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The Welsh Bookworm

The Welsh Bookworm is a librarian living and working in rural Minnesota. She is a past-president of the St. David’s Society of Minnesota, leads the Welsh folk-dance group Traed Y Ddraig, and teaches Welsh language classes. Her Welsh Bookworm column was featured occasionally in the newspaper Y Drych, now part of Ninnau. Laurel works for the Carver County Public Libraries in Waconia and Norwood Young America, loves reading, music, dance, languages, genealogy, gardening, and bird watching. Laurel reads historical fiction, mysteries, sci fi/fantasy, medieval and British history, Arthurian fiction, classics, and of course, anything connected to Wales. Follow my blog at http://welshbookworm.wordpress.com

Currently reading

Mrs. Queen Takes the Train
William Kuhn
The Boleyn Deceit
Laura Andersen
The Annotated Alice: The Definitive Edition - Lewis Carroll, Martin Gardner The Definitive Edition of The Annotated Alice combines the annotations of Gardner's 1959 edition with his 1990 volume, More Annotated Alice, as well as additional discoveries drawn from Gardner's encyclopedic knowledge of the texts. It was Gardner who first decoded many of the mathematical riddles and wordplay that lay ingeniously embedded in Carroll's two classic stories, Alice's Adventures in Wonderland and Through the Looking Glass. This edition is illustrated with John Tenniel's classic, beloved art - along with many recently discovered pencil sketches. There is also a filmography of Alice-related films by Carroll scholar David Schaefer.

I first read Alice in Wonderland as a child and still have the old copy with John Tenniel's illustrations passed down from my father. I was told once that I looked like the Alice in those illustrations, and indeed I still do, with my long hair and headbands. I have also long identified myself with her curiosity, stoicism, and pragmatism. She is the quintessential "scholar" archetype. (Those of you familiar with the Michael Teachings will recognize those terms. I am a scholar in growth, with perseverance, and pragmatism sliding to the stoic/spiritualist axis. In a group channeling exploring what cartoon characters most fit ourselves, Michael agreed that I was indeed "Alice.") I also have a "thing" for rabbits.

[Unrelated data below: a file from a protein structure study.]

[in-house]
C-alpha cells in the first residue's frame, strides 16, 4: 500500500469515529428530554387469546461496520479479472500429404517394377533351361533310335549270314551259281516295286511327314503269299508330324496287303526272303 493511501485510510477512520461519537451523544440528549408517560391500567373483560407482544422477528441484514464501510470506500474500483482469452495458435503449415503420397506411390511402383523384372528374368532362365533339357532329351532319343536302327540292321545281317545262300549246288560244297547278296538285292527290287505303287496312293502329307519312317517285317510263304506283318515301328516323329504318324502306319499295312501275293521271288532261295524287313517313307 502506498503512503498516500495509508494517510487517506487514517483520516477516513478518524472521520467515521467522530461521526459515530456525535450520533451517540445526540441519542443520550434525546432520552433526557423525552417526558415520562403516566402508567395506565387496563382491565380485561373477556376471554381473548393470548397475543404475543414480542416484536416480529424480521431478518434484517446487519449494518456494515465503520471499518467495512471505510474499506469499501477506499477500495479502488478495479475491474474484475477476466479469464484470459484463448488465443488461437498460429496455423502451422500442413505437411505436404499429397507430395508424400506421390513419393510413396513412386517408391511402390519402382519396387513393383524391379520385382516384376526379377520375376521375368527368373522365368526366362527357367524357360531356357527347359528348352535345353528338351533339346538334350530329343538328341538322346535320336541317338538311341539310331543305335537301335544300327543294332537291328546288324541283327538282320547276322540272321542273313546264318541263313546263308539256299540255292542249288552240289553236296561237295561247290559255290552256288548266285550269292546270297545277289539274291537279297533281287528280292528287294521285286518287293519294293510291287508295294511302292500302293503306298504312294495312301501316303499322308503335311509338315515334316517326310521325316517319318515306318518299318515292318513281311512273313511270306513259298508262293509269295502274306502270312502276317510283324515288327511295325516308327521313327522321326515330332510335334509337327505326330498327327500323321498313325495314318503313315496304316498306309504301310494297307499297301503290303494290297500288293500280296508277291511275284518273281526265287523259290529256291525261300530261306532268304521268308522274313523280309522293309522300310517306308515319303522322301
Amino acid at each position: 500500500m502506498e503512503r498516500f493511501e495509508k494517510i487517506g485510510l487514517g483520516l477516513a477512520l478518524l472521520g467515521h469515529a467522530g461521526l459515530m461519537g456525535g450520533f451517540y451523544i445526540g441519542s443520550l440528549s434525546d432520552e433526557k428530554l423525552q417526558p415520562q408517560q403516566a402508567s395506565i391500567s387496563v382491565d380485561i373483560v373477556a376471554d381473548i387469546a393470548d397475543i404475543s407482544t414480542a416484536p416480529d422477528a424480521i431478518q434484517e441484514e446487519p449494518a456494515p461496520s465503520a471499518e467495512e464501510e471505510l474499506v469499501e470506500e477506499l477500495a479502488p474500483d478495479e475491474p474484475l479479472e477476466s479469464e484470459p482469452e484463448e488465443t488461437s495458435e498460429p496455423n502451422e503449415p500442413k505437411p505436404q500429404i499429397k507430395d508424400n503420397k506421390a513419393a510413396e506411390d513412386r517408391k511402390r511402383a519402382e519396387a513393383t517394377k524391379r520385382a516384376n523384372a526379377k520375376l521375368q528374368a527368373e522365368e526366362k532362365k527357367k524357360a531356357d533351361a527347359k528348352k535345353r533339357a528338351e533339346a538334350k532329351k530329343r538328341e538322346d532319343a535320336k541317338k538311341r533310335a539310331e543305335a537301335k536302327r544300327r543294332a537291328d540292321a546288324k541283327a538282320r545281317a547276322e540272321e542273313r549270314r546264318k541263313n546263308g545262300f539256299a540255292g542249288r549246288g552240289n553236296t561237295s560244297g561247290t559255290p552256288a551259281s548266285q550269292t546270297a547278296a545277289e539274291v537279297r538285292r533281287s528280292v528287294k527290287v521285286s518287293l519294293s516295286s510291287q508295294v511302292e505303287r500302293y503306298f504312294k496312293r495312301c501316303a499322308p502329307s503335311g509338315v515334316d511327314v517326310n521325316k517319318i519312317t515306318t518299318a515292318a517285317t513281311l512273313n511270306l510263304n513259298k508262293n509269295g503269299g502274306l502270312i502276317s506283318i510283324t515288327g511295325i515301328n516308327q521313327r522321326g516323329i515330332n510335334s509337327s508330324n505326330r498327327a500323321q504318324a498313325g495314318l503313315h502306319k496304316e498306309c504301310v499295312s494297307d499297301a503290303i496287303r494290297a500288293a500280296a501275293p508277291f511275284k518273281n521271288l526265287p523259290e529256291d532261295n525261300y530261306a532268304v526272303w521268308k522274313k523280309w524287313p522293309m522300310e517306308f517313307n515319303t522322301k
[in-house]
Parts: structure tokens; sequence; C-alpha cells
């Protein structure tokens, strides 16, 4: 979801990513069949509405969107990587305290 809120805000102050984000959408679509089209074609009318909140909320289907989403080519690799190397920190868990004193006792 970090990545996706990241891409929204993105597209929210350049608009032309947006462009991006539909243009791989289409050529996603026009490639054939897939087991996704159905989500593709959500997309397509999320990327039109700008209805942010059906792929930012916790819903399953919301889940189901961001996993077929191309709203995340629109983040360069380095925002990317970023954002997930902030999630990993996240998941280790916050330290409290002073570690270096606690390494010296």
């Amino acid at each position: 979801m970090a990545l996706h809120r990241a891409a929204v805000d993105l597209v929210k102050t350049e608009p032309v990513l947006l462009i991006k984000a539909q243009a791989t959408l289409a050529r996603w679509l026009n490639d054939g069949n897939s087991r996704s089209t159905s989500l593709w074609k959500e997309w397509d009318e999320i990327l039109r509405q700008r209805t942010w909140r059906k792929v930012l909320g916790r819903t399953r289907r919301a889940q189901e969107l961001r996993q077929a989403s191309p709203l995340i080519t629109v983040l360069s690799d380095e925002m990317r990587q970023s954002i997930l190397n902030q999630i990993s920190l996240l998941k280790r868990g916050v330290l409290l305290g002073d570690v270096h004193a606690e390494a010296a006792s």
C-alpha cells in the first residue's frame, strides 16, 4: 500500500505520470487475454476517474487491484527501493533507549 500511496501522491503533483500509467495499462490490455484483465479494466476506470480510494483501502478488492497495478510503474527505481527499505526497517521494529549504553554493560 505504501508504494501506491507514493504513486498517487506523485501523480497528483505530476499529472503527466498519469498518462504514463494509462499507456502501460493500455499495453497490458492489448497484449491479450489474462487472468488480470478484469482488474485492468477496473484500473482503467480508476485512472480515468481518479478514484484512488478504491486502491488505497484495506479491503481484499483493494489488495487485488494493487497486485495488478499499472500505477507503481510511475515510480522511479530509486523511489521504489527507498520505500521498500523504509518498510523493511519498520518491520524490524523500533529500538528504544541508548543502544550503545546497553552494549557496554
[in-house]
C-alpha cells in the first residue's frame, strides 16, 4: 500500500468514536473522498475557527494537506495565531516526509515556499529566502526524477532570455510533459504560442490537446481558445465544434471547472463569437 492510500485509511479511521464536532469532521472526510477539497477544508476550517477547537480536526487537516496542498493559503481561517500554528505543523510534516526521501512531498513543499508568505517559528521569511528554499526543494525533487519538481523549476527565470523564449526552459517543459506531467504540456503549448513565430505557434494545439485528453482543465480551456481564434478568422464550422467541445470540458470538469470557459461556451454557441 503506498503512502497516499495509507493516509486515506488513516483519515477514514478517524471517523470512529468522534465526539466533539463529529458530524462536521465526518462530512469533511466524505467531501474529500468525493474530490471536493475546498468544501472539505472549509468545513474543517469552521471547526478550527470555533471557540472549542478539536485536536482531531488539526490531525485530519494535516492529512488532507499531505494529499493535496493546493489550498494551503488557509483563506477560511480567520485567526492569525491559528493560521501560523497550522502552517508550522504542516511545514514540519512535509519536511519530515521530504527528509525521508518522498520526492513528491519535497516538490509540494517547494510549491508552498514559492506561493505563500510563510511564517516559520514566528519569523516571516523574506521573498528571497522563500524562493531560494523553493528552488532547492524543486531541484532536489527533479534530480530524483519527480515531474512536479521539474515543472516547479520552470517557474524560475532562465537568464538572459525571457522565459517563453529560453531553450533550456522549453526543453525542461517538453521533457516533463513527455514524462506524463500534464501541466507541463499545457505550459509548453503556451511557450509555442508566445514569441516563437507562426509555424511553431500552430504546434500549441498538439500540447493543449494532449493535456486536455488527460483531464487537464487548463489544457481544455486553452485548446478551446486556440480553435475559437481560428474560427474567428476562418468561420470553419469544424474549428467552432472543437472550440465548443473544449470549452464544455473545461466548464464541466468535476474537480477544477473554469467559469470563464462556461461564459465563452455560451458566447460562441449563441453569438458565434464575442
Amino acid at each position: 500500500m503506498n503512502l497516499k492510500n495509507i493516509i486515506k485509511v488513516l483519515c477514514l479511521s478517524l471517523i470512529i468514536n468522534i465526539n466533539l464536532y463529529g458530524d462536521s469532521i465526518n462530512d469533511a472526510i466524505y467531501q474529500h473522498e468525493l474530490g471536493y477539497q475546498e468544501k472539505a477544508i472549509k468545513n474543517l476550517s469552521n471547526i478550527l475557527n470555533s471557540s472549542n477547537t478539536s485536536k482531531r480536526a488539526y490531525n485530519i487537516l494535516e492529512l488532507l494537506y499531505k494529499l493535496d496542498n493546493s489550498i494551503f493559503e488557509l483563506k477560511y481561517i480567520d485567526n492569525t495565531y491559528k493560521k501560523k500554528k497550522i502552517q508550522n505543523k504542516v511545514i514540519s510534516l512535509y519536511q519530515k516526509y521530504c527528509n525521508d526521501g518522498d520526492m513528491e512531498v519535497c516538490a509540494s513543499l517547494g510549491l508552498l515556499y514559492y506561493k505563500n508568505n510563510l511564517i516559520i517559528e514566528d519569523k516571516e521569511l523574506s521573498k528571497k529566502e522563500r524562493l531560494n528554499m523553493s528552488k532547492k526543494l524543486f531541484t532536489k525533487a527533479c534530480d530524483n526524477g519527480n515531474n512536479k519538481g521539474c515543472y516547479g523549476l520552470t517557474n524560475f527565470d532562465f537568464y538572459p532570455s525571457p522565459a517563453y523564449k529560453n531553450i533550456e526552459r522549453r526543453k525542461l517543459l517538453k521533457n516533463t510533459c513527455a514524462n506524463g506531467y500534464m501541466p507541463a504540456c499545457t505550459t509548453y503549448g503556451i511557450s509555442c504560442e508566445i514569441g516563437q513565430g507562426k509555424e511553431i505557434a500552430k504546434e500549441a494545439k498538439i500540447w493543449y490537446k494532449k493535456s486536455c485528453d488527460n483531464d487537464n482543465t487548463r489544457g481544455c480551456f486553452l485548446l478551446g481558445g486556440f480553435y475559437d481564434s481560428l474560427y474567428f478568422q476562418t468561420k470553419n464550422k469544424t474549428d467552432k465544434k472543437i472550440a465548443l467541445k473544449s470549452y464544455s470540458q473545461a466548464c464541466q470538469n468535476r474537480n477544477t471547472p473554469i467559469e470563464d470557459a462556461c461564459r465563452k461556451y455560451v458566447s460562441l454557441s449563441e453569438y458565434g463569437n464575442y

As it happened, I hosted our bookclub this month for our selection, Alice in Wonderland. I had great fun planning the table decorations which included a dormouse in a teapot. It had been many years since I had read it, and several in the group had never read it at all, having only seen a film version. The Annotated Alice provided much enlightening information about Lewis Carroll and his relationship with the original Alice - Alice Pleasance Liddell. I went on and read Through the Looking Glass which is much less familiar to me. The notes were even more extensive for this text. A child would enjoy the fantasy and nonsense aspects of the story, but as an adult I appreciated learning all of the underlying nuances behind it.